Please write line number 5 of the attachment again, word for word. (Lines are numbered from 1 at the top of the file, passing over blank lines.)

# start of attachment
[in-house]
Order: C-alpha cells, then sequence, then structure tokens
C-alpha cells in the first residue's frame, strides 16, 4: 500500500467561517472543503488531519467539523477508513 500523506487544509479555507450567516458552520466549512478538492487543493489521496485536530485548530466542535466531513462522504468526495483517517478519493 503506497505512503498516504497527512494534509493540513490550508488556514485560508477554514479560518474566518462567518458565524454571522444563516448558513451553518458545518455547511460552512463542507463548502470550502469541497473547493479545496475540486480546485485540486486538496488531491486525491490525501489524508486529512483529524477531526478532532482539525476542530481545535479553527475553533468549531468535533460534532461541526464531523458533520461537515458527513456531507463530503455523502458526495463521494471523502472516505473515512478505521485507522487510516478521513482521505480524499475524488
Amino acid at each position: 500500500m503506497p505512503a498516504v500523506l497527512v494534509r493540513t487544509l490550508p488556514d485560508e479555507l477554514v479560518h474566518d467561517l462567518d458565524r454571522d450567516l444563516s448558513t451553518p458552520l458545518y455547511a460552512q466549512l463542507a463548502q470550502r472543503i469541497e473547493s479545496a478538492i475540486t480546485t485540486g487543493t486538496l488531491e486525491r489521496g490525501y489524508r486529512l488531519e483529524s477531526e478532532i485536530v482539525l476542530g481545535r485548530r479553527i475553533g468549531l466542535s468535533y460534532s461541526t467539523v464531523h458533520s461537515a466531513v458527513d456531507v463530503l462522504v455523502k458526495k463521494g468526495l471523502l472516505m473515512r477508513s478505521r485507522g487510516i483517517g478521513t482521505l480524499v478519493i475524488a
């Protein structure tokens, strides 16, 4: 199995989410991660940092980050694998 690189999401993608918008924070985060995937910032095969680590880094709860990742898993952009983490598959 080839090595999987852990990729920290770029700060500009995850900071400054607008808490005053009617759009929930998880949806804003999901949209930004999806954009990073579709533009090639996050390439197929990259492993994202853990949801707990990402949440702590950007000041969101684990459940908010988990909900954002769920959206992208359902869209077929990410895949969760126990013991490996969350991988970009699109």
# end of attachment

């Protein structure tokens, strides 16, 4: 199995989410991660940092980050694998 690189999401993608918008924070985060995937910032095969680590880094709860990742898993952009983490598959 080839090595999987852990990729920290770029700060500009995850900071400054607008808490005053009617759009929930998880949806804003999901949209930004999806954009990073579709533009090639996050390439197929990259492993994202853990949801707990990402949440702590950007000041969101684990459940908010988990909900954002769920959206992208359902869209077929990410895949969760126990013991490996969350991988970009699109």